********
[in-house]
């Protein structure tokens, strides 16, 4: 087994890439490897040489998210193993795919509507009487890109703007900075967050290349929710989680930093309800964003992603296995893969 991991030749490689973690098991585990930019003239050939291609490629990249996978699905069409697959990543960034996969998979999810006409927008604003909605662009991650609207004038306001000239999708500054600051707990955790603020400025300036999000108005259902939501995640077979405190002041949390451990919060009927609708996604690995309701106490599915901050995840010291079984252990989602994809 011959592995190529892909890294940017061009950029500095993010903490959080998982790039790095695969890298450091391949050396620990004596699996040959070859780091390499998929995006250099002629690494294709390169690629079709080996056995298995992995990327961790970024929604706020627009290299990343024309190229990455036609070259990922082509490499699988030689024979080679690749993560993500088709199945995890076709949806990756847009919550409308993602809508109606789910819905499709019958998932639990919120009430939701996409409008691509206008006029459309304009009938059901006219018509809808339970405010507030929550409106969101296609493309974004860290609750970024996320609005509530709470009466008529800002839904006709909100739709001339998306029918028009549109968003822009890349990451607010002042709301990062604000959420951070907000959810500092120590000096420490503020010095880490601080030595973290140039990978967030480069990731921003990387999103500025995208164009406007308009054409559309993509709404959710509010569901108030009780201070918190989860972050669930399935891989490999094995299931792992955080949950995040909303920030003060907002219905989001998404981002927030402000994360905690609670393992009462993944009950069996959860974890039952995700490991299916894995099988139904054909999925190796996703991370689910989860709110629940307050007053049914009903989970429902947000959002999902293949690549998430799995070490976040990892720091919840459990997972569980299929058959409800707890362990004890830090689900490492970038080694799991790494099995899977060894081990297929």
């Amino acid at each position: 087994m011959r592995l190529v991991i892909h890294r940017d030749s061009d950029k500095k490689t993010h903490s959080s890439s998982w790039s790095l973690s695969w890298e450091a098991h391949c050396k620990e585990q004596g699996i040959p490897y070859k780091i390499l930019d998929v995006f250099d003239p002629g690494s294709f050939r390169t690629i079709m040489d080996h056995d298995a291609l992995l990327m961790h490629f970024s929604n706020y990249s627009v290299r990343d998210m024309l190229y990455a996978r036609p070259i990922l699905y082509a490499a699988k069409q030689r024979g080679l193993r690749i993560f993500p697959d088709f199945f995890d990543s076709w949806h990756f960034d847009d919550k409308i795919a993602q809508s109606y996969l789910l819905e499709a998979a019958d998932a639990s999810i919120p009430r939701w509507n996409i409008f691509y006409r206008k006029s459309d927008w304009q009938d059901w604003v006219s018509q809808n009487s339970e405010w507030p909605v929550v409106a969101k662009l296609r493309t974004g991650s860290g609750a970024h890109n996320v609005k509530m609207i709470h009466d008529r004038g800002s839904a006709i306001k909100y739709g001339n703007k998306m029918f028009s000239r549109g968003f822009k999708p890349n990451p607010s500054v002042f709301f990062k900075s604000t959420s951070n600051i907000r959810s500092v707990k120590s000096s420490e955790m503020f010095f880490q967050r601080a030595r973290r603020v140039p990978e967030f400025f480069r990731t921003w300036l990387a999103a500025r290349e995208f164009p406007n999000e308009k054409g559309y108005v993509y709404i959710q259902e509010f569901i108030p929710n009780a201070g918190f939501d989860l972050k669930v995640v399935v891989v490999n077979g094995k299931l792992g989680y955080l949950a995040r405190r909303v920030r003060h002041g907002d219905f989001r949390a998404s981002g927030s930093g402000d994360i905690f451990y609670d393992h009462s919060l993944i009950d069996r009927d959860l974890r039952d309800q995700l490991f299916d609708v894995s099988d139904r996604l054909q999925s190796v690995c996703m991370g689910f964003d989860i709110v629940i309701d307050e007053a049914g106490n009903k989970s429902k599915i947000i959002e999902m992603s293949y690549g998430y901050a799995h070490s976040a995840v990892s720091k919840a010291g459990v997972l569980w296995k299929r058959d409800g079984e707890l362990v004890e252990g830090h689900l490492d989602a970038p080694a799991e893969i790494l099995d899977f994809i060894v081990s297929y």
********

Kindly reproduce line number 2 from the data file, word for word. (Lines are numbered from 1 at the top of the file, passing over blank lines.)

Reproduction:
């Protein structure tokens, strides 16, 4: 087994890439490897040489998210193993795919509507009487890109703007900075967050290349929710989680930093309800964003992603296995893969 991991030749490689973690098991585990930019003239050939291609490629990249996978699905069409697959990543960034996969998979999810006409927008604003909605662009991650609207004038306001000239999708500054600051707990955790603020400025300036999000108005259902939501995640077979405190002041949390451990919060009927609708996604690995309701106490599915901050995840010291079984252990989602994809 011959592995190529892909890294940017061009950029500095993010903490959080998982790039790095695969890298450091391949050396620990004596699996040959070859780091390499998929995006250099002629690494294709390169690629079709080996056995298995992995990327961790970024929604706020627009290299990343024309190229990455036609070259990922082509490499699988030689024979080679690749993560993500088709199945995890076709949806990756847009919550409308993602809508109606789910819905499709019958998932639990919120009430939701996409409008691509206008006029459309304009009938059901006219018509809808339970405010507030929550409106969101296609493309974004860290609750970024996320609005509530709470009466008529800002839904006709909100739709001339998306029918028009549109968003822009890349990451607010002042709301990062604000959420951070907000959810500092120590000096420490503020010095880490601080030595973290140039990978967030480069990731921003990387999103500025995208164009406007308009054409559309993509709404959710509010569901108030009780201070918190989860972050669930399935891989490999094995299931792992955080949950995040909303920030003060907002219905989001998404981002927030402000994360905690609670393992009462993944009950069996959860974890039952995700490991299916894995099988139904054909999925190796996703991370689910989860709110629940307050007053049914009903989970429902947000959002999902293949690549998430799995070490976040990892720091919840459990997972569980299929058959409800707890362990004890830090689900490492970038080694799991790494099995899977060894081990297929």